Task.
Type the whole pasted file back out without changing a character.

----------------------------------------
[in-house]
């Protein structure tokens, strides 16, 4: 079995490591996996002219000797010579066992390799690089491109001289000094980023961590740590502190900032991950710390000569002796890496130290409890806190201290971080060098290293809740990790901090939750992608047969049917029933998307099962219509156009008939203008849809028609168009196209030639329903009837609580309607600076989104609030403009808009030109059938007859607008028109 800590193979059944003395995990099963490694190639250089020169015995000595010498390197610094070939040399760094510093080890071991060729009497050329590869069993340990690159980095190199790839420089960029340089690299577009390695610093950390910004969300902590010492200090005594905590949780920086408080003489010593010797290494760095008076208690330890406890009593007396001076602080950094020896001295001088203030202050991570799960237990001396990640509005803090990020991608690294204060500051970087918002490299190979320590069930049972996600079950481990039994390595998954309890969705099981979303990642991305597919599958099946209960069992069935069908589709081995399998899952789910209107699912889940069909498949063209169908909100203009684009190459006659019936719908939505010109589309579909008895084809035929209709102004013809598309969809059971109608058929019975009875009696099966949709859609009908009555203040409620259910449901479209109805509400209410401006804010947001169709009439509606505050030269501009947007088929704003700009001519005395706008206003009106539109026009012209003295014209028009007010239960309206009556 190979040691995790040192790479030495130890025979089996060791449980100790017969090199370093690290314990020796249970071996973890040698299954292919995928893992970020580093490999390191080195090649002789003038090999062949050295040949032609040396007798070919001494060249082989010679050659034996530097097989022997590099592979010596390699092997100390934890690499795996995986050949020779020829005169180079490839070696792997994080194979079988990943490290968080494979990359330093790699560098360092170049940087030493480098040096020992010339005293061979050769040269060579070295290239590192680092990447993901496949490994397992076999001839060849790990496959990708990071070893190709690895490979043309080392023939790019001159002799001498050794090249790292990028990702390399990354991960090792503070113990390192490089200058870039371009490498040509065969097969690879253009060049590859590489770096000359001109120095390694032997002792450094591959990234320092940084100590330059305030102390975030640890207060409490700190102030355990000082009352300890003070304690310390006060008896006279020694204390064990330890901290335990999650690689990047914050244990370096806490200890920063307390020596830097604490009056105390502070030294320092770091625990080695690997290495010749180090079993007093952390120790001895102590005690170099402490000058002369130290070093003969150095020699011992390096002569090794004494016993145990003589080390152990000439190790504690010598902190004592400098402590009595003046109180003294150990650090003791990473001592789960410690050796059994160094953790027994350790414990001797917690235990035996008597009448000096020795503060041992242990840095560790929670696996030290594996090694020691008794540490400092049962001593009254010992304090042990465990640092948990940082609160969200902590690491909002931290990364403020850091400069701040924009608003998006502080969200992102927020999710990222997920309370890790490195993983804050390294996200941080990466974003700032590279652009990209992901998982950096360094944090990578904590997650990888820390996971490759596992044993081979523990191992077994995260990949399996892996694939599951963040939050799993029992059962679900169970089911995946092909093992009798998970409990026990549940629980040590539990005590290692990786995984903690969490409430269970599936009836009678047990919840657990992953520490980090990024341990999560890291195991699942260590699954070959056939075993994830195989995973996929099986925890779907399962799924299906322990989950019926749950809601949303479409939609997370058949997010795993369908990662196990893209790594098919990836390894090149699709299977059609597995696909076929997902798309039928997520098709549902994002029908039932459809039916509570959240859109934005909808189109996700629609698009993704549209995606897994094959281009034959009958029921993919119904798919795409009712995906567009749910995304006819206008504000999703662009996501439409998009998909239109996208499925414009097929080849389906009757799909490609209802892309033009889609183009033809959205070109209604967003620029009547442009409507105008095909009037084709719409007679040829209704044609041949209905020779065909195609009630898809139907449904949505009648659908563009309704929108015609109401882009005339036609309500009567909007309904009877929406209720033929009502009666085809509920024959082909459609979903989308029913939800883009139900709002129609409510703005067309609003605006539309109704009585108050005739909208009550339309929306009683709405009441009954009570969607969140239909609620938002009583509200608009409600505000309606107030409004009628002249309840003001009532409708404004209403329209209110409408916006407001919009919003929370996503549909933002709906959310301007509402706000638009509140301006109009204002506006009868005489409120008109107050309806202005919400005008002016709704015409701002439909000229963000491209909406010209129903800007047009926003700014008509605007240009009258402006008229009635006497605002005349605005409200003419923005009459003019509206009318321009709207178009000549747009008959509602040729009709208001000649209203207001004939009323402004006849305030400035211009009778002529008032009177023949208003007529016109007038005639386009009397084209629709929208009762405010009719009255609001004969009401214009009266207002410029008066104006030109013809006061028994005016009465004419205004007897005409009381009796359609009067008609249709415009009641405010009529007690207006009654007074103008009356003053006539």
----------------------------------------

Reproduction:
[in-house]
């Protein structure tokens, strides 16, 4: 079995490591996996002219000797010579066992390799690089491109001289000094980023961590740590502190900032991950710390000569002796890496130290409890806190201290971080060098290293809740990790901090939750992608047969049917029933998307099962219509156009008939203008849809028609168009196209030639329903009837609580309607600076989104609030403009808009030109059938007859607008028109 800590193979059944003395995990099963490694190639250089020169015995000595010498390197610094070939040399760094510093080890071991060729009497050329590869069993340990690159980095190199790839420089960029340089690299577009390695610093950390910004969300902590010492200090005594905590949780920086408080003489010593010797290494760095008076208690330890406890009593007396001076602080950094020896001295001088203030202050991570799960237990001396990640509005803090990020991608690294204060500051970087918002490299190979320590069930049972996600079950481990039994390595998954309890969705099981979303990642991305597919599958099946209960069992069935069908589709081995399998899952789910209107699912889940069909498949063209169908909100203009684009190459006659019936719908939505010109589309579909008895084809035929209709102004013809598309969809059971109608058929019975009875009696099966949709859609009908009555203040409620259910449901479209109805509400209410401006804010947001169709009439509606505050030269501009947007088929704003700009001519005395706008206003009106539109026009012209003295014209028009007010239960309206009556 190979040691995790040192790479030495130890025979089996060791449980100790017969090199370093690290314990020796249970071996973890040698299954292919995928893992970020580093490999390191080195090649002789003038090999062949050295040949032609040396007798070919001494060249082989010679050659034996530097097989022997590099592979010596390699092997100390934890690499795996995986050949020779020829005169180079490839070696792997994080194979079988990943490290968080494979990359330093790699560098360092170049940087030493480098040096020992010339005293061979050769040269060579070295290239590192680092990447993901496949490994397992076999001839060849790990496959990708990071070893190709690895490979043309080392023939790019001159002799001498050794090249790292990028990702390399990354991960090792503070113990390192490089200058870039371009490498040509065969097969690879253009060049590859590489770096000359001109120095390694032997002792450094591959990234320092940084100590330059305030102390975030640890207060409490700190102030355990000082009352300890003070304690310390006060008896006279020694204390064990330890901290335990999650690689990047914050244990370096806490200890920063307390020596830097604490009056105390502070030294320092770091625990080695690997290495010749180090079993007093952390120790001895102590005690170099402490000058002369130290070093003969150095020699011992390096002569090794004494016993145990003589080390152990000439190790504690010598902190004592400098402590009595003046109180003294150990650090003791990473001592789960410690050796059994160094953790027994350790414990001797917690235990035996008597009448000096020795503060041992242990840095560790929670696996030290594996090694020691008794540490400092049962001593009254010992304090042990465990640092948990940082609160969200902590690491909002931290990364403020850091400069701040924009608003998006502080969200992102927020999710990222997920309370890790490195993983804050390294996200941080990466974003700032590279652009990209992901998982950096360094944090990578904590997650990888820390996971490759596992044993081979523990191992077994995260990949399996892996694939599951963040939050799993029992059962679900169970089911995946092909093992009798998970409990026990549940629980040590539990005590290692990786995984903690969490409430269970599936009836009678047990919840657990992953520490980090990024341990999560890291195991699942260590699954070959056939075993994830195989995973996929099986925890779907399962799924299906322990989950019926749950809601949303479409939609997370058949997010795993369908990662196990893209790594098919990836390894090149699709299977059609597995696909076929997902798309039928997520098709549902994002029908039932459809039916509570959240859109934005909808189109996700629609698009993704549209995606897994094959281009034959009958029921993919119904798919795409009712995906567009749910995304006819206008504000999703662009996501439409998009998909239109996208499925414009097929080849389906009757799909490609209802892309033009889609183009033809959205070109209604967003620029009547442009409507105008095909009037084709719409007679040829209704044609041949209905020779065909195609009630898809139907449904949505009648659908563009309704929108015609109401882009005339036609309500009567909007309904009877929406209720033929009502009666085809509920024959082909459609979903989308029913939800883009139900709002129609409510703005067309609003605006539309109704009585108050005739909208009550339309929306009683709405009441009954009570969607969140239909609620938002009583509200608009409600505000309606107030409004009628002249309840003001009532409708404004209403329209209110409408916006407001919009919003929370996503549909933002709906959310301007509402706000638009509140301006109009204002506006009868005489409120008109107050309806202005919400005008002016709704015409701002439909000229963000491209909406010209129903800007047009926003700014008509605007240009009258402006008229009635006497605002005349605005409200003419923005009459003019509206009318321009709207178009000549747009008959509602040729009709208001000649209203207001004939009323402004006849305030400035211009009778002529008032009177023949208003007529016109007038005639386009009397084209629709929208009762405010009719009255609001004969009401214009009266207002410029008066104006030109013809006061028994005016009465004419205004007897005409009381009796359609009067008609249709415009009641405010009529007690207006009654007074103008009356003053006539």